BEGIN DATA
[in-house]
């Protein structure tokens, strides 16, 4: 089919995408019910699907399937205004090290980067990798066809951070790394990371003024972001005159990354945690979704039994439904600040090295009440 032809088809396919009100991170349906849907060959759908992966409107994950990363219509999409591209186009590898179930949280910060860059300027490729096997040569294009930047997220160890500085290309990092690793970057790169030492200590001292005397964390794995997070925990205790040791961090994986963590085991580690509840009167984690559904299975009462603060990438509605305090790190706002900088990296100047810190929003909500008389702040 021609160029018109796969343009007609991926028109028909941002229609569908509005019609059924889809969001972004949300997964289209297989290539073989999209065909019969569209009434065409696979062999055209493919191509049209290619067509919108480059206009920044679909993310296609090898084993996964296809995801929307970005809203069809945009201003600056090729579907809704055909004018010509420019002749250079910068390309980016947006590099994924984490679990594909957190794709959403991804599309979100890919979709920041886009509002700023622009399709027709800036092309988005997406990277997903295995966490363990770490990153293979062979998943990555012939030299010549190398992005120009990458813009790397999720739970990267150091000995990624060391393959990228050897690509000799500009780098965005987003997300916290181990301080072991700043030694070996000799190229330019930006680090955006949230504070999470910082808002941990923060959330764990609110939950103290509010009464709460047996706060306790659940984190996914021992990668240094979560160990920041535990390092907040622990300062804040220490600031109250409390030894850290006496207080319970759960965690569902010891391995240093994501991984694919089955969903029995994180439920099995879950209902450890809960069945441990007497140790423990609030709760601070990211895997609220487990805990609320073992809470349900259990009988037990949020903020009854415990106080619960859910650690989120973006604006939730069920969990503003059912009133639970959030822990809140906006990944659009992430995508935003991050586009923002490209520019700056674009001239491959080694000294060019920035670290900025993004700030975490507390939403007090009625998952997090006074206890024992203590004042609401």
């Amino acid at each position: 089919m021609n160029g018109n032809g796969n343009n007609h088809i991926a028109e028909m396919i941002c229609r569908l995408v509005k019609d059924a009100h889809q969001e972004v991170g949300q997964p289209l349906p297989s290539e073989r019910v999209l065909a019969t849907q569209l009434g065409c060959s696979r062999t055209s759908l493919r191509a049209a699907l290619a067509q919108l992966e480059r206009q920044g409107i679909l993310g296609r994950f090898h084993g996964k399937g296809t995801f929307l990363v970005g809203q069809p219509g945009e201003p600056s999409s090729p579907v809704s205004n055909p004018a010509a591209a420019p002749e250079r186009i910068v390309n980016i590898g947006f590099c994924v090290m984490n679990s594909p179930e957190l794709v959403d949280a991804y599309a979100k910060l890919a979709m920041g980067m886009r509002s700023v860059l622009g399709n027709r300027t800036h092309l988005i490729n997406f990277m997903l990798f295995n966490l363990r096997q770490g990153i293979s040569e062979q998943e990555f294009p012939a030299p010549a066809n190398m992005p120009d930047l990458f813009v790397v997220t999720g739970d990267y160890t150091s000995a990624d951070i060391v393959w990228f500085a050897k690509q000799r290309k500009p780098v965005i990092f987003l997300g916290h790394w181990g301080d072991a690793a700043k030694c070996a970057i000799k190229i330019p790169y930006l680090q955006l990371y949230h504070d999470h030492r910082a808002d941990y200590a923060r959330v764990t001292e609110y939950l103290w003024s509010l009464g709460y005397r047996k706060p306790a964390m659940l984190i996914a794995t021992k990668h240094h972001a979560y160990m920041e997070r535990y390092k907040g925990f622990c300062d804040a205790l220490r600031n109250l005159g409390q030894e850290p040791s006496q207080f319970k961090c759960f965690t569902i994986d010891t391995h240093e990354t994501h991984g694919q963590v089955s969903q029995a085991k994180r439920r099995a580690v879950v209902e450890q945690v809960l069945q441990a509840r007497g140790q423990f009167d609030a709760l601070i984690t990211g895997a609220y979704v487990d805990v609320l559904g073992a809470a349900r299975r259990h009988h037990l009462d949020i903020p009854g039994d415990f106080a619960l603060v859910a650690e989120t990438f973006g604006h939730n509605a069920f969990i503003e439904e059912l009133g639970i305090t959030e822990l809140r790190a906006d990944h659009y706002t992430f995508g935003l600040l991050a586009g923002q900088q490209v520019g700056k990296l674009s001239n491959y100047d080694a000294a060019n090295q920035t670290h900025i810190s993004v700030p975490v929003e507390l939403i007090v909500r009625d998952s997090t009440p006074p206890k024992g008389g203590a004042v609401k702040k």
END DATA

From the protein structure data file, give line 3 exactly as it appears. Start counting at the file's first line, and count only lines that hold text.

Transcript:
């Amino acid at each position: 089919m021609n160029g018109n032809g796969n343009n007609h088809i991926a028109e028909m396919i941002c229609r569908l995408v509005k019609d059924a009100h889809q969001e972004v991170g949300q997964p289209l349906p297989s290539e073989r019910v999209l065909a019969t849907q569209l009434g065409c060959s696979r062999t055209s759908l493919r191509a049209a699907l290619a067509q919108l992966e480059r206009q920044g409107i679909l993310g296609r994950f090898h084993g996964k399937g296809t995801f929307l990363v970005g809203q069809p219509g945009e201003p600056s999409s090729p579907v809704s205004n055909p004018a010509a591209a420019p002749e250079r186009i910068v390309n980016i590898g947006f590099c994924v090290m984490n679990s594909p179930e957190l794709v959403d949280a991804y599309a979100k910060l890919a979709m920041g980067m886009r509002s700023v860059l622009g399709n027709r300027t800036h092309l988005i490729n997406f990277m997903l990798f295995n966490l363990r096997q770490g990153i293979s040569e062979q998943e990555f294009p012939a030299p010549a066809n190398m992005p120009d930047l990458f813009v790397v997220t999720g739970d990267y160890t150091s000995a990624d951070i060391v393959w990228f500085a050897k690509q000799r290309k500009p780098v965005i990092f987003l997300g916290h790394w181990g301080d072991a690793a700043k030694c070996a970057i000799k190229i330019p790169y930006l680090q955006l990371y949230h504070d999470h030492r910082a808002d941990y200590a923060r959330v764990t001292e609110y939950l103290w003024s509010l009464g709460y005397r047996k706060p306790a964390m659940l984190i996914a794995t021992k990668h240094h972001a979560y160990m920041e997070r535990y390092k907040g925990f622990c300062d804040a205790l220490r600031n109250l005159g409390q030894e850290p040791s006496q207080f319970k961090c759960f965690t569902i994986d010891t391995h240093e990354t994501h991984g694919q963590v089955s969903q029995a085991k994180r439920r099995a580690v879950v209902e450890q945690v809960l069945q441990a509840r007497g140790q423990f009167d609030a709760l601070i984690t990211g895997a609220y979704v487990d805990v609320l559904g073992a809470a349900r299975r259990h009988h037990l009462d949020i903020p009854g039994d415990f106080a619960l603060v859910a650690e989120t990438f973006g604006h939730n509605a069920f969990i503003e439904e059912l009133g639970i305090t959030e822990l809140r790190a906006d990944h659009y706002t992430f995508g935003l600040l991050a586009g923002q900088q490209v520019g700056k990296l674009s001239n491959y100047d080694a000294a060019n090295q920035t670290h900025i810190s993004v700030p975490v929003e507390l939403i007090v909500r009625d998952s997090t009440p006074p206890k024992g008389g203590a004042v609401k702040k």